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Air quality in Calgary a 'very high risk' due to wildfire smoke


Winds have brought in a considerable amount of smoke to Calgary from area wildfires, pushing the Air Quality Health Index (AQHI) to its maximum level and forcing Environment Canada to issue an air quality advisory on Tuesday.

While Environment and Climate Change Canada's (ECCC) AQHI had the city's "observed conditions" at only a three, or low risk, at 6 a.m., it increased that rating to its top rating of 10+ by 9 a.m.

This means that anyone who is at risk should "avoid strenuous activities outdoors."

"Children and the elderly should also avoid outdoor physical exertion," the AQHI's website reads.

Other residents should also consider other precautions, it said.

"Reduce or reschedule strenuous activities outdoors, especially if you experience symptoms such as coughing and throat irritation."

At 7:41 a.m., the agency issued a special air quality statement because of the deteriorating conditions.

"Smoke is causing or expected to cause poor air quality and reduced visibility," ECCC wrote online. "Wildfire smoke can be harmful to everyone’s health even at low concentrations. Everyone can take action to reduce their exposure to wildfire smoke."

ECCC also said in its advisory that if you have an HVAC system installed in your home, you should use the "highest rated MERV filter for your system."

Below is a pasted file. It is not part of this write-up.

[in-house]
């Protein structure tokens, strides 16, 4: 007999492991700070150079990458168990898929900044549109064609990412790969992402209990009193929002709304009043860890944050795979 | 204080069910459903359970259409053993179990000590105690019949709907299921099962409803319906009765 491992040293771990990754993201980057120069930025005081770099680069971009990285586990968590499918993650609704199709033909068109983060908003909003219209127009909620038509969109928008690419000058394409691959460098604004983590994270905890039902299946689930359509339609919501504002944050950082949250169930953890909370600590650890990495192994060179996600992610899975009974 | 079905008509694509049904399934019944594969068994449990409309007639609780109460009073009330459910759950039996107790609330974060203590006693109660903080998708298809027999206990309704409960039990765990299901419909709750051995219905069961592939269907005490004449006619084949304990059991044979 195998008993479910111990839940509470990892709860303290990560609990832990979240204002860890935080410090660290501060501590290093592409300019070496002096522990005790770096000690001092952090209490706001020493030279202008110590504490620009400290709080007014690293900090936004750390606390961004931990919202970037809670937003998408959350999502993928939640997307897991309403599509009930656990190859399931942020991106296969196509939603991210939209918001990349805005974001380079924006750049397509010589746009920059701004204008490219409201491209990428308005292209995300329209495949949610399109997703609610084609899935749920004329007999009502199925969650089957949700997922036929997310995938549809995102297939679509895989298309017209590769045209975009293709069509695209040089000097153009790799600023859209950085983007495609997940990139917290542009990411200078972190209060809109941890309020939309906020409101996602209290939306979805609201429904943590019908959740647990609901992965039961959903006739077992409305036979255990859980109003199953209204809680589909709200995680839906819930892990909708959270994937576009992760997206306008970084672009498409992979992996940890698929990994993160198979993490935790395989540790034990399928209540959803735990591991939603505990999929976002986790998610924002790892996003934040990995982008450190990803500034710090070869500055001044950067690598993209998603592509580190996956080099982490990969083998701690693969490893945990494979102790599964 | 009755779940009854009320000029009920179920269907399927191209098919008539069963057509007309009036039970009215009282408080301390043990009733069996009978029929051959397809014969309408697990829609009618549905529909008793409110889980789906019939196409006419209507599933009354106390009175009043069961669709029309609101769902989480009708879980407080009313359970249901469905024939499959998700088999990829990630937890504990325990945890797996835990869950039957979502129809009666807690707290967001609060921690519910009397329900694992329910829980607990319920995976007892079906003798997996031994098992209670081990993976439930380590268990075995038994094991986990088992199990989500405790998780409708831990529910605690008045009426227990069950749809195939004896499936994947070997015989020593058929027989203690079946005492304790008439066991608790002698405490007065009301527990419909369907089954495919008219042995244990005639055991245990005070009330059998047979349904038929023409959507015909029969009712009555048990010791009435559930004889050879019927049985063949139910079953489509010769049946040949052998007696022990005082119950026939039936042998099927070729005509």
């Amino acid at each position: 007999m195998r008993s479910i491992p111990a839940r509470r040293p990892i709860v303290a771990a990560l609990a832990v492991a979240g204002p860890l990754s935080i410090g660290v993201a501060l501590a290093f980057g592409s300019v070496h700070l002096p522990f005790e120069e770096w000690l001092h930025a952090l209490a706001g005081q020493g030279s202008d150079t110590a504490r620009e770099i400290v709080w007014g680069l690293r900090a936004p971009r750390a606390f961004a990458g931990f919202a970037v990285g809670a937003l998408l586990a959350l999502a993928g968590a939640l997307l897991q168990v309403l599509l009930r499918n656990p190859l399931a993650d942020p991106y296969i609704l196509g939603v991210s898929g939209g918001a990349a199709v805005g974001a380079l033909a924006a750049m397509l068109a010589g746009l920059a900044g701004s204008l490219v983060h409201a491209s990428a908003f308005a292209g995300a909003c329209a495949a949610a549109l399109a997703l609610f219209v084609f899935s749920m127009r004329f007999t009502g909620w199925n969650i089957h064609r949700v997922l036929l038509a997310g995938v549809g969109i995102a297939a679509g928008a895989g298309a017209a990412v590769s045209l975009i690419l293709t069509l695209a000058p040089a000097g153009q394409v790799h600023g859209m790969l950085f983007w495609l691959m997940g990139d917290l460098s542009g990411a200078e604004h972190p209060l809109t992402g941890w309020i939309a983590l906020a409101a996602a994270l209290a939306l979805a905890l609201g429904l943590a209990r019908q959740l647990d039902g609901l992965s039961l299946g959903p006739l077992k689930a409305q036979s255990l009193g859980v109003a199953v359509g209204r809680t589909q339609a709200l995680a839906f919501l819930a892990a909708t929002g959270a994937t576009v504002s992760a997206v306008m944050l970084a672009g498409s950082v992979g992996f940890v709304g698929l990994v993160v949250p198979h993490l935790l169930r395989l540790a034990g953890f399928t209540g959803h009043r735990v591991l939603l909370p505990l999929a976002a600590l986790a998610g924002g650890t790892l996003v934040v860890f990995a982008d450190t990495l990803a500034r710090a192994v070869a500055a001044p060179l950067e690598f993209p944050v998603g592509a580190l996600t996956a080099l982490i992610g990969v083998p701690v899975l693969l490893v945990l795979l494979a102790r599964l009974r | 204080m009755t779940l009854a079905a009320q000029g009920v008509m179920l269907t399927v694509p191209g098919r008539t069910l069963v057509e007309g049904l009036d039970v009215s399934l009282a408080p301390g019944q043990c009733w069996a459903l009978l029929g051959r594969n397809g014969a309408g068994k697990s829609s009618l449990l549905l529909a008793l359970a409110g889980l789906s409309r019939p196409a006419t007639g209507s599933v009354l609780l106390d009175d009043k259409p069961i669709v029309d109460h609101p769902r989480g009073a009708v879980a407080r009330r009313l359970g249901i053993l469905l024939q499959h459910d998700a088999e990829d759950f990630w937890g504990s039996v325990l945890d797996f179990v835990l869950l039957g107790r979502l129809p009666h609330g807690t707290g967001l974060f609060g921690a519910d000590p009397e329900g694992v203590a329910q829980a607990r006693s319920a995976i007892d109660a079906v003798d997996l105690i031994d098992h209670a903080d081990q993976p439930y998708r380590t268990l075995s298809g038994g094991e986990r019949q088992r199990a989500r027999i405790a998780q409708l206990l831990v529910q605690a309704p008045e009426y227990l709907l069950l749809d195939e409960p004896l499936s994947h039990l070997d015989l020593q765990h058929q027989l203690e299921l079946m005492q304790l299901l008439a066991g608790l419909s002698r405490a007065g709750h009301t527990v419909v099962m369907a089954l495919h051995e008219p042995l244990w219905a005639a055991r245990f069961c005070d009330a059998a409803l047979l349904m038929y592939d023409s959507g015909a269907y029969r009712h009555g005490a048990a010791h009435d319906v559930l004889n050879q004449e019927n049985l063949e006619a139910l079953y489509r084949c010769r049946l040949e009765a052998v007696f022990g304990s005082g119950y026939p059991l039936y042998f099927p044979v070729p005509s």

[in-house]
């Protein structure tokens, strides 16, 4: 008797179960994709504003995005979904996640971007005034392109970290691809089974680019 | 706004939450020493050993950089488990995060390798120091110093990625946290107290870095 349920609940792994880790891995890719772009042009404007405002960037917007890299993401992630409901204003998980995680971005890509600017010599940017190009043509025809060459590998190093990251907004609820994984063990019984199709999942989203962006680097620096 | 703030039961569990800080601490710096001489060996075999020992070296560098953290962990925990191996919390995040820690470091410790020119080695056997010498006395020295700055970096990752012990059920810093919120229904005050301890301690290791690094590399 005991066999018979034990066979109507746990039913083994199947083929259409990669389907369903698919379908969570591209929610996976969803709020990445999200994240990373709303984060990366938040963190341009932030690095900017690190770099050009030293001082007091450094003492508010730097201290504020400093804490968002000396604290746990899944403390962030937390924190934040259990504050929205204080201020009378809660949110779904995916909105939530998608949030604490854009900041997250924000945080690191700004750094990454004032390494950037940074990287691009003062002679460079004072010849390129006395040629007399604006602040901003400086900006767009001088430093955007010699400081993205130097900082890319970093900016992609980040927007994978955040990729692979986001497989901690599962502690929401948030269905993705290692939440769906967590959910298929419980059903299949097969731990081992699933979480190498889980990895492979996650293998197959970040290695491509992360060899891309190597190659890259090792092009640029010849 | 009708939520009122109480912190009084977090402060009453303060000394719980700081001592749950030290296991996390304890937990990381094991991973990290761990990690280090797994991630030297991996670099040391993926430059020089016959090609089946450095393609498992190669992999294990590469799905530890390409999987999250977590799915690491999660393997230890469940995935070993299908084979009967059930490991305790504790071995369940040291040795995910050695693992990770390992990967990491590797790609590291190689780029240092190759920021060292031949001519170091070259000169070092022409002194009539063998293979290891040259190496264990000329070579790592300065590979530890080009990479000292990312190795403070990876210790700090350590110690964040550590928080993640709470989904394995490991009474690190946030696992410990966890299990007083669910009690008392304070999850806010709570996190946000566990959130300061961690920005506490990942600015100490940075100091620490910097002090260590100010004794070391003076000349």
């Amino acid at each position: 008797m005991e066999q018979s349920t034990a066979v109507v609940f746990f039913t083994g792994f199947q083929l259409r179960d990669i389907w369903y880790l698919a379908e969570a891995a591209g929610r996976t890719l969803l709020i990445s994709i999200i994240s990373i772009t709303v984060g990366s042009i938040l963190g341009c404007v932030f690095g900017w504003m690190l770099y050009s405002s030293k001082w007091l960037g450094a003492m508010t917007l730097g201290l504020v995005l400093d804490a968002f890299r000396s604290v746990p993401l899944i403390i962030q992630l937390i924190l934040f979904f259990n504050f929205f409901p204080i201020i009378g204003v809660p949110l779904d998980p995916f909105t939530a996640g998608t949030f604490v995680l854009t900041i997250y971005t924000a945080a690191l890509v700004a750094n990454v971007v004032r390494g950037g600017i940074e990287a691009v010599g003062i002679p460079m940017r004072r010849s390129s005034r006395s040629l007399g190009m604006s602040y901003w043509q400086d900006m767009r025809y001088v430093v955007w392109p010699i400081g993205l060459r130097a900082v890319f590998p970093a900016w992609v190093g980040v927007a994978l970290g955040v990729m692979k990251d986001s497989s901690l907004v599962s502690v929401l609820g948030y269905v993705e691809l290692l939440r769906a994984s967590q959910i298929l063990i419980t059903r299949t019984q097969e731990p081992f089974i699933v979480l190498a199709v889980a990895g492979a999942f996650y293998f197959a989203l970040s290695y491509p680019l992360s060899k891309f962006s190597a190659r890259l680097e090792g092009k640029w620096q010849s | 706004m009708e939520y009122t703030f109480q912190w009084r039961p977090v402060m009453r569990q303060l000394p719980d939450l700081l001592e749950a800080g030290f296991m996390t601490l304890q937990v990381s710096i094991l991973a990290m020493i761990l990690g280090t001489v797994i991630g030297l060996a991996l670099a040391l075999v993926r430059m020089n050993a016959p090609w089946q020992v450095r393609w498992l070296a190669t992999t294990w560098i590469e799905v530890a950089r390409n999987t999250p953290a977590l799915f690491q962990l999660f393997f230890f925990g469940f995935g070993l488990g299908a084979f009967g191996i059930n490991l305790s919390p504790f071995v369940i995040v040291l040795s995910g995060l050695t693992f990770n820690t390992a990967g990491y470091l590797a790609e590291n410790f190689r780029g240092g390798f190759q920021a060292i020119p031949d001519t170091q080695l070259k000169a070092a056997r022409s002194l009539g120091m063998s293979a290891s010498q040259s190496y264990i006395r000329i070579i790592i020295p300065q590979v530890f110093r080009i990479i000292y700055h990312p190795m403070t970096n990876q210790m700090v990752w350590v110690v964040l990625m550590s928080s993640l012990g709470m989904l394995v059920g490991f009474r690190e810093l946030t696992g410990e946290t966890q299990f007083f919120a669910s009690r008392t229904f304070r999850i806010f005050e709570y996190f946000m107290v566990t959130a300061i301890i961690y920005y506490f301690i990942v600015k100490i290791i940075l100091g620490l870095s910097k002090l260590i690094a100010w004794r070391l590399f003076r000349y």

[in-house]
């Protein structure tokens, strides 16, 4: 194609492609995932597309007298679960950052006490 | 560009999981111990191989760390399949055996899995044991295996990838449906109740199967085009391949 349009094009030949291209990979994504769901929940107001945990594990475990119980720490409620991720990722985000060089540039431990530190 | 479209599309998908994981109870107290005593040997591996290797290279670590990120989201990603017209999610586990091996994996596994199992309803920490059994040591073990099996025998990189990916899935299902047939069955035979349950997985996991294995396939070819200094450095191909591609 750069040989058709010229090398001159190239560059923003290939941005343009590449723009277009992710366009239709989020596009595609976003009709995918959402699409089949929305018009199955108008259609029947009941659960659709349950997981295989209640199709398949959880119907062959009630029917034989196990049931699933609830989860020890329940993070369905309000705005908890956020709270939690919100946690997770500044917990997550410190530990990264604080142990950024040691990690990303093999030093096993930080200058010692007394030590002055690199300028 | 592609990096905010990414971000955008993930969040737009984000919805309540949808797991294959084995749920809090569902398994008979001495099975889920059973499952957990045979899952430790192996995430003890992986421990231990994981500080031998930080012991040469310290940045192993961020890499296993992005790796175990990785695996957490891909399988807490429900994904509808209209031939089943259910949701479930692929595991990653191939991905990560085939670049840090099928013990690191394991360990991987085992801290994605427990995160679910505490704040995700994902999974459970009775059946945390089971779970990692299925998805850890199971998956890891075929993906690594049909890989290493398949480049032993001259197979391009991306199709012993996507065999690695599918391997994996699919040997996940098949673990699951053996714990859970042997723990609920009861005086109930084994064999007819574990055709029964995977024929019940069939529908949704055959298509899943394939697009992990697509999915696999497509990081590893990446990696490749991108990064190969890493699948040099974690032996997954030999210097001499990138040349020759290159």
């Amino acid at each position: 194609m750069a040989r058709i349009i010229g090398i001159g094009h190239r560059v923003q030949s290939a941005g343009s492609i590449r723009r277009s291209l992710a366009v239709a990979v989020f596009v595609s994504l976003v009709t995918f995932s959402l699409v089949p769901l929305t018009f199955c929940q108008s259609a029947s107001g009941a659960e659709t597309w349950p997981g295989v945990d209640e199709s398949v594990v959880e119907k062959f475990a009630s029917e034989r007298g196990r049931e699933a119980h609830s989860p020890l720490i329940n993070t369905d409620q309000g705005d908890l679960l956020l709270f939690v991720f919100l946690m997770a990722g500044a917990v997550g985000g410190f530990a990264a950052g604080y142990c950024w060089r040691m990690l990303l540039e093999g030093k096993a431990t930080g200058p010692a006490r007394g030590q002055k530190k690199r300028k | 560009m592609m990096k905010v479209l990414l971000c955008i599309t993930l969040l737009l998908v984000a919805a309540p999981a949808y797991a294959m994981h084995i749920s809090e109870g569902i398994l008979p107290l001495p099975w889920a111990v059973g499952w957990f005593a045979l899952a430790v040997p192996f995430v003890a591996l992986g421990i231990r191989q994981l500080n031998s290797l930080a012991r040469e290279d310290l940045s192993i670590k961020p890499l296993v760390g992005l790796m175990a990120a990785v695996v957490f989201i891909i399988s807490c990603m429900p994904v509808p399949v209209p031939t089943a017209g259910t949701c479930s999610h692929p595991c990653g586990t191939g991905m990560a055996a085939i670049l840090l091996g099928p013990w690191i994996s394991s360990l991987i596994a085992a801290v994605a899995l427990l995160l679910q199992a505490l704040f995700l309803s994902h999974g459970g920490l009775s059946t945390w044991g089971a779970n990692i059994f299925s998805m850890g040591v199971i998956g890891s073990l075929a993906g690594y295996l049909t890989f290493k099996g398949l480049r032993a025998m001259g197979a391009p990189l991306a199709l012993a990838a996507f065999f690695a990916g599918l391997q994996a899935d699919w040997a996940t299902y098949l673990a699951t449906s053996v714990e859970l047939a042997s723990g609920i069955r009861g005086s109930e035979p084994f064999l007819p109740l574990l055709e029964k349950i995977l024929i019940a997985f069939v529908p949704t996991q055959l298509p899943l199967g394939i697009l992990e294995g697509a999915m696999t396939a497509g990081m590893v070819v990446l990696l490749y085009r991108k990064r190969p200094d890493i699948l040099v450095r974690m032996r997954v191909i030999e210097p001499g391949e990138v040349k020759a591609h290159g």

"(You should) set the fan to recirculate air constantly. You can also use a portable High Efficiency Particulate Air (HEPA) air cleaner. Keep your doors and windows closed if the temperature in your home is comfortable."

Anyone who needs to work outside should use a well-fitted respirator mask to "reduce your exposed to fine particles in smoke."

"These fine particles generally pose the greatest risk to health. However, respirators do not reduce exposure to the gases in wildfire smoke. It is important to listen to your body and reduce or stop activities if you are experiencing symptoms."

Environment Canada had Calgary's AQHI at 3 at 6 a.m., but the conditions are expected to get much worse through the day.

Edmonton's air quality is expected to be even worse on Tuesday – hitting at least a 7, or high risk.

Eighty-seven wildfires continued to burn across northern and central Alberta early Tuesday morning. A little more than a quarter of the blazes were classified as out of control by Alberta Wildfire.

On Monday, Alberta Wildfire officials said the wind could possibly lead to more unpredictable behaviour.

ECCC says air quality is expected to improve on Wednesday.

(With files from CTV Edmonton) Top Stories

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